1/2 NL cash game at the local casino. $5 straddle by a loose aggressive player immediately to my left who has built an enormous stack, over $500 by my estimate (I'm in the cut off). One player calls the $5. I get AdQd so I decide to raise to $27. I know it's a large bet but the aggressive player behind will probably not let go unless it's a big raise and I would rather play this hand heads up. Low and behold, he calls and the other player folds. The pot is $60. The flop is Kd 7d 2c, giving me the nut flush draw. I bet $30 and he calls. The turn is Ks, I check and he checks. The river card is a non event. I check and he checks behind. I've missed my flush and end up with ace high. He turns over 5s7s for a pair of 7 with a 5 kicker and wins the hand. Did I play this right? Should I have double barreled on the turn? If not, would it have made sense to place a large bet on the river to possibly represent a slow played set of kings?
Your opponent straddled 2.5x, reducing the effective stack size to probably about 40bb. Then he called an overbet with a speculative hand that requires big implied odds.
My first recommendation is to ask for a seat change button and then get on his left ASAP. Then next time you see him enter that cardroom, get a table change and move to his table.
SPR was the big factor in this hand.
Assuming your stack was $200, before the flop cards appeared your SPR was already less than 3. A semibluff was pretty difficult under those circumstances. A small bet like half pot to minimize SPR makes your fold equity unacceptably low. A semibluff bet sized for decent fold equity given this flop would give you an SPR that commits you to the pot.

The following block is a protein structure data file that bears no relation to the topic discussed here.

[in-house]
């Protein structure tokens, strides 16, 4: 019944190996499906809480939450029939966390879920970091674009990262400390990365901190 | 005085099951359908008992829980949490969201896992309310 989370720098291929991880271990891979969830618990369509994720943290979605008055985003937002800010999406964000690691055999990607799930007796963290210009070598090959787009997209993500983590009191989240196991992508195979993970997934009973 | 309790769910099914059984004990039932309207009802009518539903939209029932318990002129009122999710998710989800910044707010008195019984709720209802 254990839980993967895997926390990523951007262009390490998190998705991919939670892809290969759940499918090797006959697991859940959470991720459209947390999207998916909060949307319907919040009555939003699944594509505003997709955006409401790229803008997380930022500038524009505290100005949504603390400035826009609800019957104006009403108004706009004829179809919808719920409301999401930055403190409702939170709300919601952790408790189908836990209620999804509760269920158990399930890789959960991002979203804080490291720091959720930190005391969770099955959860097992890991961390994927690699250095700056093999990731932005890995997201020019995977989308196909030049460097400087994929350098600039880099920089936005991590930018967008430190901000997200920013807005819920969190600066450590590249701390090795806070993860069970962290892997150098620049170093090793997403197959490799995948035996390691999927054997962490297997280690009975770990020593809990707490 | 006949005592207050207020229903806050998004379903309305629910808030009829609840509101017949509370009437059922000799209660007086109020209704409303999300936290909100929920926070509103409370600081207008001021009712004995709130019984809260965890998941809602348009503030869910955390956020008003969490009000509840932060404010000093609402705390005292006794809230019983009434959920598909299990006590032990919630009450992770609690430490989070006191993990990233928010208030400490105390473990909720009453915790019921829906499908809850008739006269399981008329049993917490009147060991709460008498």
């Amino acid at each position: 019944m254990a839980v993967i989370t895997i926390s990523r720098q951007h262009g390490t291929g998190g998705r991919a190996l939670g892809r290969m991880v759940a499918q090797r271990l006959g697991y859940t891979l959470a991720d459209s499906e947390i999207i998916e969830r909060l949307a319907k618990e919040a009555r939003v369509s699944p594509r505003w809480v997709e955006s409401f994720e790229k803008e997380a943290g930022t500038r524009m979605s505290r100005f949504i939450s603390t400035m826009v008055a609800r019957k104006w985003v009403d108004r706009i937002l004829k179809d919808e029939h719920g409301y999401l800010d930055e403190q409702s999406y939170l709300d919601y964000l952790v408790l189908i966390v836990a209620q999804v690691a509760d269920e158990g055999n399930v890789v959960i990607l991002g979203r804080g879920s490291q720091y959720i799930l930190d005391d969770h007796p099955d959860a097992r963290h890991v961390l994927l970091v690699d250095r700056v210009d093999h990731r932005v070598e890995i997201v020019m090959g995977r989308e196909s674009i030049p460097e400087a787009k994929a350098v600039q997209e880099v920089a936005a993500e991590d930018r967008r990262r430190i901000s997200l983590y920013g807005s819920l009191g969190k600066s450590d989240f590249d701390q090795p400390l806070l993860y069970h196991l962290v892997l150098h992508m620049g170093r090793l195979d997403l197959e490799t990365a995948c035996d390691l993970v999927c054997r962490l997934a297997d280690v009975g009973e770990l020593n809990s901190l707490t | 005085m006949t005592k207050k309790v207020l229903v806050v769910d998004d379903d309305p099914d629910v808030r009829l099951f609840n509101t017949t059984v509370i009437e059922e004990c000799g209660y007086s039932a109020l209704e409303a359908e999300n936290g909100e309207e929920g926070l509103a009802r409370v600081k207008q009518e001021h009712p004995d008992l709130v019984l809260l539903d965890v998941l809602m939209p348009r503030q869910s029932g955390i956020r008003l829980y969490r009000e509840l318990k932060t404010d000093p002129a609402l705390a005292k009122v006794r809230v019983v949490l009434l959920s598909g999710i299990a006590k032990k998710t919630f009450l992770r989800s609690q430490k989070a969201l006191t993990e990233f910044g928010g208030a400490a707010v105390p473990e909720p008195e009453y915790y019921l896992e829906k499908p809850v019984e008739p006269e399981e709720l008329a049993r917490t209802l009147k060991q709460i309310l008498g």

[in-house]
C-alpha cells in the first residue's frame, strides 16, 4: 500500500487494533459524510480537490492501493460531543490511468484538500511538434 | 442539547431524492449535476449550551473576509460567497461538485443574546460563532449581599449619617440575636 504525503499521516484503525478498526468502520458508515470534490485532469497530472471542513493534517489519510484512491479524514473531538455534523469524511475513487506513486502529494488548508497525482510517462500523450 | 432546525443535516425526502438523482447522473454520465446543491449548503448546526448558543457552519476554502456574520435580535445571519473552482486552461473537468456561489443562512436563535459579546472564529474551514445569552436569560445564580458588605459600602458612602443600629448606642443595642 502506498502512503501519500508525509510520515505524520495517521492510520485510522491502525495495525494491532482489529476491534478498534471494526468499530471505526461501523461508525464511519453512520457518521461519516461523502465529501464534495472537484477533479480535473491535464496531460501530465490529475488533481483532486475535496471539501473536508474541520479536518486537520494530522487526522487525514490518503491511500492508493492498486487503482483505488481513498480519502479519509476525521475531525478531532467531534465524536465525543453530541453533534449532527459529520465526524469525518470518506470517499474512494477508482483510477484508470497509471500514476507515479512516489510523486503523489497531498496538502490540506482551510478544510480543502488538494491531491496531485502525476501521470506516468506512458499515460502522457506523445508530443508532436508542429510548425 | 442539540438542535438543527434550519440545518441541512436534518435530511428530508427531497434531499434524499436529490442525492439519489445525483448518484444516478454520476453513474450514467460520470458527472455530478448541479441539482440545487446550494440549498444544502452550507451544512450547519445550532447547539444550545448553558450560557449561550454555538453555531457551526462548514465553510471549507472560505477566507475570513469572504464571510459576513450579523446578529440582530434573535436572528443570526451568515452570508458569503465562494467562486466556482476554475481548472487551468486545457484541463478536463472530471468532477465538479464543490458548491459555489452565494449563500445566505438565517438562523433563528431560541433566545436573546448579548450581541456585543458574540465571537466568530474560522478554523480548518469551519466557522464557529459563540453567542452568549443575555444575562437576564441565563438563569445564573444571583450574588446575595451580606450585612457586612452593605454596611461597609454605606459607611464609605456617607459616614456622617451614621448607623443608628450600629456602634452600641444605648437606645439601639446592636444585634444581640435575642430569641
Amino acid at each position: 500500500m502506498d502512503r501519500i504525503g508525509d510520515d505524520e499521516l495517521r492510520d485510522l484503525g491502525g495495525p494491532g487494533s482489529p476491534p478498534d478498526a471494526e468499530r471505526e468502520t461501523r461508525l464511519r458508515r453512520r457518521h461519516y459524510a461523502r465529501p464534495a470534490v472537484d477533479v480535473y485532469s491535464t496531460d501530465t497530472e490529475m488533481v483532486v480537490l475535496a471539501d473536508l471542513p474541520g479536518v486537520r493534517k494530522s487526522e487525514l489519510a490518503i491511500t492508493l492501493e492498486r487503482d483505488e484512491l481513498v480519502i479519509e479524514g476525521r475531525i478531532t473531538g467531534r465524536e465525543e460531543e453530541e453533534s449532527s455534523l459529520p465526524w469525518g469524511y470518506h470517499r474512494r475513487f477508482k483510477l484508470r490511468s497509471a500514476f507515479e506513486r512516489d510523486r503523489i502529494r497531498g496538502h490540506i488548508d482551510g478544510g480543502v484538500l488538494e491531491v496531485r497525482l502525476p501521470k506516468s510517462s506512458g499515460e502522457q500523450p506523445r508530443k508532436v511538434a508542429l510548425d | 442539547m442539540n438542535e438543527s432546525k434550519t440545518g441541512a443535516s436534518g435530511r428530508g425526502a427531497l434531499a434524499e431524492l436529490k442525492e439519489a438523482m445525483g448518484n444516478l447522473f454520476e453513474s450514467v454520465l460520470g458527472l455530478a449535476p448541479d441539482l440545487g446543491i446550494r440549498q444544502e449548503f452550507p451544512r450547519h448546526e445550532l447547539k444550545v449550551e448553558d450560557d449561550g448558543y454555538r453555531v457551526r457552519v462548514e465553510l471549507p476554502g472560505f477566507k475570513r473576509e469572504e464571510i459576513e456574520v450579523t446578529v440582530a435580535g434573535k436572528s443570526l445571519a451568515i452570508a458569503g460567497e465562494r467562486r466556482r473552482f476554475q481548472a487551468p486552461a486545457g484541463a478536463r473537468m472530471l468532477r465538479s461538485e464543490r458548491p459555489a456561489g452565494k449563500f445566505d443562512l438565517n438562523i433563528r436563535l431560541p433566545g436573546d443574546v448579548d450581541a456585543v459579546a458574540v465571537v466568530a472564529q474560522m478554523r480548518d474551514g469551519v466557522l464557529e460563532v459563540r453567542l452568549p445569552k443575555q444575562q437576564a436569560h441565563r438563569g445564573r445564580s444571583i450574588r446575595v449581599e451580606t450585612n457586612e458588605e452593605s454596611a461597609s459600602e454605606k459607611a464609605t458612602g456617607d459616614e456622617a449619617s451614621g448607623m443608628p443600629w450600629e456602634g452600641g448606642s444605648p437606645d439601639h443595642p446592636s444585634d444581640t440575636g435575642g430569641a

When your bet of 30 was called, the SPR was now barely over 1. That's shove/fold territory. A case could be made that the flop was already a shove/fold scenario.
I did move to the left of him as soon as I could. My pre-hand stack was about $230. So my flop was too small correct?
If you were going to bet this flop, IMO you needed to jam the turn on any card but a diamond (check the nuts and try to induce a bluff if you wanted to). Not saying that would have worked here but the 1 and done thing OOP is going to get you exploited mercilessly.
Also, how common are button straddles in this room? If you are there to play just solid poker, I'd try to get to a table where this isn't happening a lot. If you happen to get stuck on a table where it is going on, you are likely seated with people who are there to gamble. Fine and dandy if you are ok with the variance but not so much if you aren't ok with getting stacks in on less than premium hands.
Interesting point you're making. I see a lot of straddles in that room. They're actually difficult to avoid. I just try to sit where I avoid them affecting my blinds but they're still tricky to play, especially when they're initiated by loose aggressive players, which is often the case. Anyway, to go back to that hand, would it have made sense to bet larger than the pot to indicate a very strong hand that tries to push any draw out of the hand, or is that too risky a play?
I don't see any reason to over-bet the flop in this spot. I suppose you could go 2 ways here - bet the flop with the intention of jamming the turn or check the flop with the intention of calling or jamming a bet by villain. Against LAGs I like being more value oriented and so I'd likely be in the check-call camp here. For me, this hand is too strong to start turning into a bluff at this point. However, if I'm going to run that line, I know I have to go all the way with it.
If this is pretty commonplace in your room, I'd brush up on my short-stack play and just have several buy-ins at the ready when I sit down. If you have the skill advantage over the LAGs at your table, don't try to outdo them with aggression. Be patient and wait for spots and then try to get paid when you do make a hand.
Ship the turn Imo.
Question: you have a player calling 12.5 bigs with 57s and you want to move? Not sure I understand that. He is a station.
Play a strong range. Bet/3bet big and barrel away for value.